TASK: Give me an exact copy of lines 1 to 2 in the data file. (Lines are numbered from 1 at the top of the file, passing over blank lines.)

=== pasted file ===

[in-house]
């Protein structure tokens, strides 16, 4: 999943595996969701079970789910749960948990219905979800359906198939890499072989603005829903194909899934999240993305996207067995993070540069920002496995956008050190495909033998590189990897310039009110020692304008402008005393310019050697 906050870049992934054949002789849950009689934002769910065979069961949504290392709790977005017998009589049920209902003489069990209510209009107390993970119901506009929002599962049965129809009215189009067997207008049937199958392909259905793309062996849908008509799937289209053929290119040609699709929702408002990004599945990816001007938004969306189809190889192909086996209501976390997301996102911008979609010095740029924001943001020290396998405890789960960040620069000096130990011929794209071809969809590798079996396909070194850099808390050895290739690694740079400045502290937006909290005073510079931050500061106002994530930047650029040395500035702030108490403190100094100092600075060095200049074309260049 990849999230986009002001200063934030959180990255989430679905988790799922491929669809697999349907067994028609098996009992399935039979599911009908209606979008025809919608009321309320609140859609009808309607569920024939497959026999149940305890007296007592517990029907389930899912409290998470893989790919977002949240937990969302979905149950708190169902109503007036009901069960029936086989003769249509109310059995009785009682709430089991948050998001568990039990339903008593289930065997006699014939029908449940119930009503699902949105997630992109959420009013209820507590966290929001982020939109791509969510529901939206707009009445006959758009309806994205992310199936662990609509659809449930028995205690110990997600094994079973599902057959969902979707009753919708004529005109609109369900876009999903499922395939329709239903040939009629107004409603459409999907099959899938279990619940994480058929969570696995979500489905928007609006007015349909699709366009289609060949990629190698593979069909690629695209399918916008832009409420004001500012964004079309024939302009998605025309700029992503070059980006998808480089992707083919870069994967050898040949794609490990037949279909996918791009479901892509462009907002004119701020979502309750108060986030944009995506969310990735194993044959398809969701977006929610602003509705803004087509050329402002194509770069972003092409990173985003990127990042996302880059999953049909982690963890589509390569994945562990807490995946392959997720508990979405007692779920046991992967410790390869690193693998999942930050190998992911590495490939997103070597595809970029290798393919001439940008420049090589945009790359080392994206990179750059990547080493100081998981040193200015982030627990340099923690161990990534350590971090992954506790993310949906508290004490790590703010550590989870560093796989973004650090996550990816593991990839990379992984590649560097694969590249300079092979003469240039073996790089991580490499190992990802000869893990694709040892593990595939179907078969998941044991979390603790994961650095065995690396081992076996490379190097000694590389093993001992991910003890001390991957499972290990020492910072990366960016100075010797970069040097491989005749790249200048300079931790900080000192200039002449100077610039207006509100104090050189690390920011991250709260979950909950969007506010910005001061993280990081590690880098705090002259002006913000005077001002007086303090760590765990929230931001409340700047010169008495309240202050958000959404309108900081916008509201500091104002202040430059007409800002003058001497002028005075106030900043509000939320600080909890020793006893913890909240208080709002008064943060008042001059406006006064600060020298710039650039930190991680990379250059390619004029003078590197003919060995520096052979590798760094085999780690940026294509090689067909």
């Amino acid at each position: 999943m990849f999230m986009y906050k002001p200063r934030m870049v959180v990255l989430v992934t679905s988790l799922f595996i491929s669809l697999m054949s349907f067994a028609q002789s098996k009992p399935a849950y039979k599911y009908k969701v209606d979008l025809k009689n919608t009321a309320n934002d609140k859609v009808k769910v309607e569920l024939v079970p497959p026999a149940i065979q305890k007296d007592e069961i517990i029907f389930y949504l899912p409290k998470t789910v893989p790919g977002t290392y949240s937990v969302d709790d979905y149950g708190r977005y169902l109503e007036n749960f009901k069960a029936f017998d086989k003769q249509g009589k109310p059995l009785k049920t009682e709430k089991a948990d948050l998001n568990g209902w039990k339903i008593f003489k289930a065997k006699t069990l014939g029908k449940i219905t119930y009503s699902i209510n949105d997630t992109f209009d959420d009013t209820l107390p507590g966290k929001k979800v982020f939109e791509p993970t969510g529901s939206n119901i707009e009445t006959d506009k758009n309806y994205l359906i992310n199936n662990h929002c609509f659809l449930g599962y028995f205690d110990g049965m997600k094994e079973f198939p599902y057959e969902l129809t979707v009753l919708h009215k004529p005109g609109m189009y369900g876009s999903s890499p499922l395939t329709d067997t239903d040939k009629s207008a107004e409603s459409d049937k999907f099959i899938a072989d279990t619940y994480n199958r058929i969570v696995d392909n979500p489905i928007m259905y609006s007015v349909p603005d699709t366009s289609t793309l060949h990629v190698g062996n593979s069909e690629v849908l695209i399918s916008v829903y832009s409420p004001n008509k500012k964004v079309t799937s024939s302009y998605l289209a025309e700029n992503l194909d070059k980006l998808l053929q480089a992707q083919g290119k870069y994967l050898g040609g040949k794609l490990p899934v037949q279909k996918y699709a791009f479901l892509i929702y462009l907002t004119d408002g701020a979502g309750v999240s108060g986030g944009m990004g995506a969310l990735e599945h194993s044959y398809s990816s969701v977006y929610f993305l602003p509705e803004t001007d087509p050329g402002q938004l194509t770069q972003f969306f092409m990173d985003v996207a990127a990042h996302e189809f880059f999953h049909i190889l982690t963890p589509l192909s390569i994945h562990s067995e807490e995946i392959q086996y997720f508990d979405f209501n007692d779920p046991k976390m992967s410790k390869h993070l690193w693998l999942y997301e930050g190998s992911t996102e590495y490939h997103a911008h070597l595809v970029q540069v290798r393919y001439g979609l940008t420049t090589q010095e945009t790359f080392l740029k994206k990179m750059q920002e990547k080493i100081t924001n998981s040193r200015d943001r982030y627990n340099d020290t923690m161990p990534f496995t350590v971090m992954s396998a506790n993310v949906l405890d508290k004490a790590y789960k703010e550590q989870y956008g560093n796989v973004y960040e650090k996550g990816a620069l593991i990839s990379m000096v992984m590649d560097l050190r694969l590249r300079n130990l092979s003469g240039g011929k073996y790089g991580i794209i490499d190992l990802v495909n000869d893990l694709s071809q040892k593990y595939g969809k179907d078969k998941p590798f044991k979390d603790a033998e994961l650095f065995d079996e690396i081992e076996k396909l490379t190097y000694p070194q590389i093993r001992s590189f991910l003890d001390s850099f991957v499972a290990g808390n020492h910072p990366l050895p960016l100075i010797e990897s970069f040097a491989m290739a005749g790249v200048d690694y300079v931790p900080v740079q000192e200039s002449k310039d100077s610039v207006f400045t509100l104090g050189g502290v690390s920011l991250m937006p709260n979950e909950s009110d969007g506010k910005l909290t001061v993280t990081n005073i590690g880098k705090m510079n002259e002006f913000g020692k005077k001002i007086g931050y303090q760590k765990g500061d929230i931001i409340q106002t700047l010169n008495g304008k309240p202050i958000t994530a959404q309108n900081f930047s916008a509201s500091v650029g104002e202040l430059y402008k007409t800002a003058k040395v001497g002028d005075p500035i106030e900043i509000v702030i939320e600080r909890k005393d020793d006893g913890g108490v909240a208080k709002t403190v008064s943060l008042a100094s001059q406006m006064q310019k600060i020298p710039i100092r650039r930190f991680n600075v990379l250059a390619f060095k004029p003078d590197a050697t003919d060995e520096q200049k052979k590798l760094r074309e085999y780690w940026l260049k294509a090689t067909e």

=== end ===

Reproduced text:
[in-house]
């Protein structure tokens, strides 16, 4: 999943595996969701079970789910749960948990219905979800359906198939890499072989603005829903194909899934999240993305996207067995993070540069920002496995956008050190495909033998590189990897310039009110020692304008402008005393310019050697 906050870049992934054949002789849950009689934002769910065979069961949504290392709790977005017998009589049920209902003489069990209510209009107390993970119901506009929002599962049965129809009215189009067997207008049937199958392909259905793309062996849908008509799937289209053929290119040609699709929702408002990004599945990816001007938004969306189809190889192909086996209501976390997301996102911008979609010095740029924001943001020290396998405890789960960040620069000096130990011929794209071809969809590798079996396909070194850099808390050895290739690694740079400045502290937006909290005073510079931050500061106002994530930047650029040395500035702030108490403190100094100092600075060095200049074309260049 990849999230986009002001200063934030959180990255989430679905988790799922491929669809697999349907067994028609098996009992399935039979599911009908209606979008025809919608009321309320609140859609009808309607569920024939497959026999149940305890007296007592517990029907389930899912409290998470893989790919977002949240937990969302979905149950708190169902109503007036009901069960029936086989003769249509109310059995009785009682709430089991948050998001568990039990339903008593289930065997006699014939029908449940119930009503699902949105997630992109959420009013209820507590966290929001982020939109791509969510529901939206707009009445006959758009309806994205992310199936662990609509659809449930028995205690110990997600094994079973599902057959969902979707009753919708004529005109609109369900876009999903499922395939329709239903040939009629107004409603459409999907099959899938279990619940994480058929969570696995979500489905928007609006007015349909699709366009289609060949990629190698593979069909690629695209399918916008832009409420004001500012964004079309024939302009998605025309700029992503070059980006998808480089992707083919870069994967050898040949794609490990037949279909996918791009479901892509462009907002004119701020979502309750108060986030944009995506969310990735194993044959398809969701977006929610602003509705803004087509050329402002194509770069972003092409990173985003990127990042996302880059999953049909982690963890589509390569994945562990807490995946392959997720508990979405007692779920046991992967410790390869690193693998999942930050190998992911590495490939997103070597595809970029290798393919001439940008420049090589945009790359080392994206990179750059990547080493100081998981040193200015982030627990340099923690161990990534350590971090992954506790993310949906508290004490790590703010550590989870560093796989973004650090996550990816593991990839990379992984590649560097694969590249300079092979003469240039073996790089991580490499190992990802000869893990694709040892593990595939179907078969998941044991979390603790994961650095065995690396081992076996490379190097000694590389093993001992991910003890001390991957499972290990020492910072990366960016100075010797970069040097491989005749790249200048300079931790900080000192200039002449100077610039207006509100104090050189690390920011991250709260979950909950969007506010910005001061993280990081590690880098705090002259002006913000005077001002007086303090760590765990929230931001409340700047010169008495309240202050958000959404309108900081916008509201500091104002202040430059007409800002003058001497002028005075106030900043509000939320600080909890020793006893913890909240208080709002008064943060008042001059406006006064600060020298710039650039930190991680990379250059390619004029003078590197003919060995520096052979590798760094085999780690940026294509090689067909």